July 11, 2018
Uber and Driverless Cars Threaten Premium for Homes Near Transit
(Bloomberg) -- The premium that a condo near the train has long commanded is under threat.
Ride-sharing services such as Uber Technologies Inc. and Lyft Inc., and the advent of electric vehicles and driverless cars, are poised to chip away at the higher prices that real estate around subways and bus stops has earned, according to a report from MetLife Inc.'s asset-management business released Tuesday.
"People are already willing to pay slightly less than they were before for the same level of transit access, because they now have this complementary transit system," Adam Ruggiero, head of real estate research at MetLife Investment Management, said in a phone interview.
Take San Francisco. Apartments within a five-minute walk to a public-transit stop have tended to earn about a 20 percent premium, according to the report, which considered other possible causes of the premium. The premium began to decline just about two years after Uber started operating and already is down to about 15 percent, MetLife's real-estate research and strategy team reports. Properties near mass transit will still typically fetch higher prices but not as high as before, Ruggiero said.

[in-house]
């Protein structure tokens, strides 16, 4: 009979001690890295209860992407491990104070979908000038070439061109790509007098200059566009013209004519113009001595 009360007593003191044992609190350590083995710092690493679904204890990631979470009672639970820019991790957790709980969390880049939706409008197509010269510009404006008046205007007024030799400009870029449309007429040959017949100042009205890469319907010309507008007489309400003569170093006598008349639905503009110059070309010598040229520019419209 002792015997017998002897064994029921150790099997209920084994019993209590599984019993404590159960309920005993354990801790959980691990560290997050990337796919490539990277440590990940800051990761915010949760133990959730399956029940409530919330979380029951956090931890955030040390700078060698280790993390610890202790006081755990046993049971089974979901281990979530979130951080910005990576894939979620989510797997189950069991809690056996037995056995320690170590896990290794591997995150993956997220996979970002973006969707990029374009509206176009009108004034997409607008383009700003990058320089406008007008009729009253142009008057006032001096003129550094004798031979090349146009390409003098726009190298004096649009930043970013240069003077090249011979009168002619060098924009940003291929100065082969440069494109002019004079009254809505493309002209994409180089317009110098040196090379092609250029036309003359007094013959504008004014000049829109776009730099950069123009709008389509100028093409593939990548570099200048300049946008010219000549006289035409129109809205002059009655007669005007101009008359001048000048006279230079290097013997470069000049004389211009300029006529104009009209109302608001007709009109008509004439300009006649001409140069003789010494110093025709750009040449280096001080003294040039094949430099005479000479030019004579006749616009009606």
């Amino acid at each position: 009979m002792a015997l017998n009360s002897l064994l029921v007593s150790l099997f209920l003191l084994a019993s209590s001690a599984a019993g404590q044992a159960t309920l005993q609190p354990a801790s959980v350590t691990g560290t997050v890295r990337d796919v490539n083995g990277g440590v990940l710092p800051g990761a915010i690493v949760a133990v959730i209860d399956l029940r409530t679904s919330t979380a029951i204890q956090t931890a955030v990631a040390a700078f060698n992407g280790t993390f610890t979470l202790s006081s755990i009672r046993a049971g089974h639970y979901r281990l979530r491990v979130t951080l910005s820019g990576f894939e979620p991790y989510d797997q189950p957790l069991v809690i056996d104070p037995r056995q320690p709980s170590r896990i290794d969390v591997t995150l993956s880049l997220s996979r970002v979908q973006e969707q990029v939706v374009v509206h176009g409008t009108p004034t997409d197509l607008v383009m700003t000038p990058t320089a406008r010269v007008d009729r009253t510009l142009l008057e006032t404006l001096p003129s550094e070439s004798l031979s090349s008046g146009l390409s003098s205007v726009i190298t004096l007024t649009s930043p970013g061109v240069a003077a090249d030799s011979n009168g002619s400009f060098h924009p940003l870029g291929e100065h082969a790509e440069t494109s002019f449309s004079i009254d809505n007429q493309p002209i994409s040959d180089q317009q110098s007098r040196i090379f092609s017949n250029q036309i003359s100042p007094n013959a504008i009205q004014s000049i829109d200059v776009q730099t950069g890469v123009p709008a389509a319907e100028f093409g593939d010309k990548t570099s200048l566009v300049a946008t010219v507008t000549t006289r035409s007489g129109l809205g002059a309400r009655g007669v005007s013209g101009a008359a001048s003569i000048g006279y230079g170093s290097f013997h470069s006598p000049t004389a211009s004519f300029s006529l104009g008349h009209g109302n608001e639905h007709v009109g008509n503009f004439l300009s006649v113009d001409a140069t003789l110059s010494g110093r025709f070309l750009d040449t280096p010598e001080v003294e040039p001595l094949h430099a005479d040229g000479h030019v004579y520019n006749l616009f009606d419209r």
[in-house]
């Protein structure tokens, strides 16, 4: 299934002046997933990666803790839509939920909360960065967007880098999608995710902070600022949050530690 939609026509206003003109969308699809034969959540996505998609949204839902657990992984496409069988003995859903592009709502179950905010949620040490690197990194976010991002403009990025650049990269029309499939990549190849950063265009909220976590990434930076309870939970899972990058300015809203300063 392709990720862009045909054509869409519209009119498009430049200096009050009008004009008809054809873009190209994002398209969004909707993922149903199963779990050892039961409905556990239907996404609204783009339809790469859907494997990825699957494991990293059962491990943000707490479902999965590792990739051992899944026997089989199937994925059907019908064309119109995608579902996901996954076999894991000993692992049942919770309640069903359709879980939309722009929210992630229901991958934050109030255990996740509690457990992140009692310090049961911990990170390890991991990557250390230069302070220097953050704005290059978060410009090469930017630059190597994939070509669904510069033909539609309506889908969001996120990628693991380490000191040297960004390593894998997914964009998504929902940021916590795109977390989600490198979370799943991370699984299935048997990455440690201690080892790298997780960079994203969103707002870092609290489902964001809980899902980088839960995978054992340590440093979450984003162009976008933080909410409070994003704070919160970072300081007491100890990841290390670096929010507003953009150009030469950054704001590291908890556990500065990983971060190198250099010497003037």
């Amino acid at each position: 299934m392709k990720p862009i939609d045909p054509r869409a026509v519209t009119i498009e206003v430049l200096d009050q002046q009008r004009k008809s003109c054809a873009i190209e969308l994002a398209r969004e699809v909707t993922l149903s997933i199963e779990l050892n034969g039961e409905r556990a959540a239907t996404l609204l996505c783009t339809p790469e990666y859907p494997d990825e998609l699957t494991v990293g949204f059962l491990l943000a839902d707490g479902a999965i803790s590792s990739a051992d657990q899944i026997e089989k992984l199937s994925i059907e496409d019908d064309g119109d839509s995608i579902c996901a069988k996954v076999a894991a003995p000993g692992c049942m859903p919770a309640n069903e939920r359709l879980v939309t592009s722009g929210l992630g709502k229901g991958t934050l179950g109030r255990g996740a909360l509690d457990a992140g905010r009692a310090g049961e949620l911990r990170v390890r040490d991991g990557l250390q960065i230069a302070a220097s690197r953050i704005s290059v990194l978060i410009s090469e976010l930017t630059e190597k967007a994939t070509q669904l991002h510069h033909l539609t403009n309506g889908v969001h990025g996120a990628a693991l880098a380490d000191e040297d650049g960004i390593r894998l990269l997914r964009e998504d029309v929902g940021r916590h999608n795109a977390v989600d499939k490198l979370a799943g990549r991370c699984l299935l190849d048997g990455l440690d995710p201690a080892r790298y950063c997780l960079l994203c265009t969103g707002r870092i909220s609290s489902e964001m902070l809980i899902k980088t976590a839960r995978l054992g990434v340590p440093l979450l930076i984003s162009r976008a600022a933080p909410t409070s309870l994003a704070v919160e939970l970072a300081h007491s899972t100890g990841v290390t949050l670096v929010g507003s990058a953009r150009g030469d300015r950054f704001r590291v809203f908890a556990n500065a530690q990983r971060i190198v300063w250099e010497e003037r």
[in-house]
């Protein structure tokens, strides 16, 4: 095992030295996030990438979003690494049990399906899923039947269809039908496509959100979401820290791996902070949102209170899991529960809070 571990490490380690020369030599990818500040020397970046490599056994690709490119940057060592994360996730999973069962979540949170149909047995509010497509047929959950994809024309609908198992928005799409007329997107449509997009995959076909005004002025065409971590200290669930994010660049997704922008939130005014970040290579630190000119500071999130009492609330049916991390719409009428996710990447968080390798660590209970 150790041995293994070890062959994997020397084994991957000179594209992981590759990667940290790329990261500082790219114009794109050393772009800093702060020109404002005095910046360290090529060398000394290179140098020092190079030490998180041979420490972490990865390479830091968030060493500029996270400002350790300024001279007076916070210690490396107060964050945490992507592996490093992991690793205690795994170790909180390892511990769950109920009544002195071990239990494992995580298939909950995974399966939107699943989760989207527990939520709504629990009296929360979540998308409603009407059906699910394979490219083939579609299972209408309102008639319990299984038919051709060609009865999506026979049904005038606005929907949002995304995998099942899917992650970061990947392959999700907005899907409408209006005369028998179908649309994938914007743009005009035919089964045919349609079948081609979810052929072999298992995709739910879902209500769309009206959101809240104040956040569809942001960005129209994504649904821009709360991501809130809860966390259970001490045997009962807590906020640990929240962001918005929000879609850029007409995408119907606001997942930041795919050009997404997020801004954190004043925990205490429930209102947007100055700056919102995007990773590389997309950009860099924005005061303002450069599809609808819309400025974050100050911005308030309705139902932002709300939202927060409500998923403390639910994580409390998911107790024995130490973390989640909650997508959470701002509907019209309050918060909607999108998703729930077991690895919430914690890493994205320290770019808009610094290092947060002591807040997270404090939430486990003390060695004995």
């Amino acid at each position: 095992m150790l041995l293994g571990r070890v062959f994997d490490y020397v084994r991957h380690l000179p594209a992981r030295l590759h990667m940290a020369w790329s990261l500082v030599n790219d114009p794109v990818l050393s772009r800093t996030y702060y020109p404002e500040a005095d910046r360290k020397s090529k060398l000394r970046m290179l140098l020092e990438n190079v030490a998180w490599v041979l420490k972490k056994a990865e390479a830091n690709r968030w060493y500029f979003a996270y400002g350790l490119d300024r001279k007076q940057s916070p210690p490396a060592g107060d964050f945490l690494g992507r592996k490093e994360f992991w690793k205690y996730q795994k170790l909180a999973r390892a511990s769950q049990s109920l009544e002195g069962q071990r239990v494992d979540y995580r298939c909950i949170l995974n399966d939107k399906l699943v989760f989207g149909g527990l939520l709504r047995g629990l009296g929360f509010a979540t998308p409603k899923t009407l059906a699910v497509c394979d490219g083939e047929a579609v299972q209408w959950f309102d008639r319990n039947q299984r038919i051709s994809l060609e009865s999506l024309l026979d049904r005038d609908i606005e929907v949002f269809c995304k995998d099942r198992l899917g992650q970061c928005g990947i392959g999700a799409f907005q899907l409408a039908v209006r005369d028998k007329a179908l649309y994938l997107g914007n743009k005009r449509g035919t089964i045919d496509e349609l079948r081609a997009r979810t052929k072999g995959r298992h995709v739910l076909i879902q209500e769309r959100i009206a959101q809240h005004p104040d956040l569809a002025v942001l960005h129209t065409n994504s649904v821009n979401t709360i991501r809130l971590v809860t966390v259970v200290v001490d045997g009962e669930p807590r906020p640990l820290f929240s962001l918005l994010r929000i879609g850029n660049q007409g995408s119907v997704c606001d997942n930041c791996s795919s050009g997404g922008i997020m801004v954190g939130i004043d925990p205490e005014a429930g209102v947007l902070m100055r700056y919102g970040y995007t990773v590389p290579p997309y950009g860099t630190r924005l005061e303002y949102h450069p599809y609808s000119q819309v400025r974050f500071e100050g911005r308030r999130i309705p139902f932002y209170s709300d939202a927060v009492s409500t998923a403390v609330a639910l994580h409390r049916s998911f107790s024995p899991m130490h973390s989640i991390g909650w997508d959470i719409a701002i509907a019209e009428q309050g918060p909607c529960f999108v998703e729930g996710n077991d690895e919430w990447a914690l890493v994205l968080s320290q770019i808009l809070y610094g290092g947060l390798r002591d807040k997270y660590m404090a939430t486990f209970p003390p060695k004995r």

Ride-sharing services are generally more expensive than public transportation, but that might change with the introduction of autonomous vehicles, according to the report. With cars going right back on the road after dropping their passengers, parking lots could be freed for redevelopment, Ruggiero said.
All these changes would make it more attractive to develop real estate in areas that offer easy access to less congested roads but that might not be close to public transport, according to the report. People might consider migrating to the suburbs if the commute becomes easier, Ruggiero said.
The changes are expected to occur gradually, MetLife cautions. Some areas, including New York, might not be prepared with the infrastructure for many more cars driving at rush hour if people are calling Uber and Lyft but not using them for carpools. To get them to share rides, governments would need to consider options such as increased tolls or a separate lane for carpools, according to the report.
To contact the reporter on this story: Katherine Chiglinsky in New York at firstname.lastname@example.org.
To contact the editors responsible for this story: Michael J. Moore at email@example.com, Peter Jeffrey, Dan Reichl
©2018 Bloomberg L.P.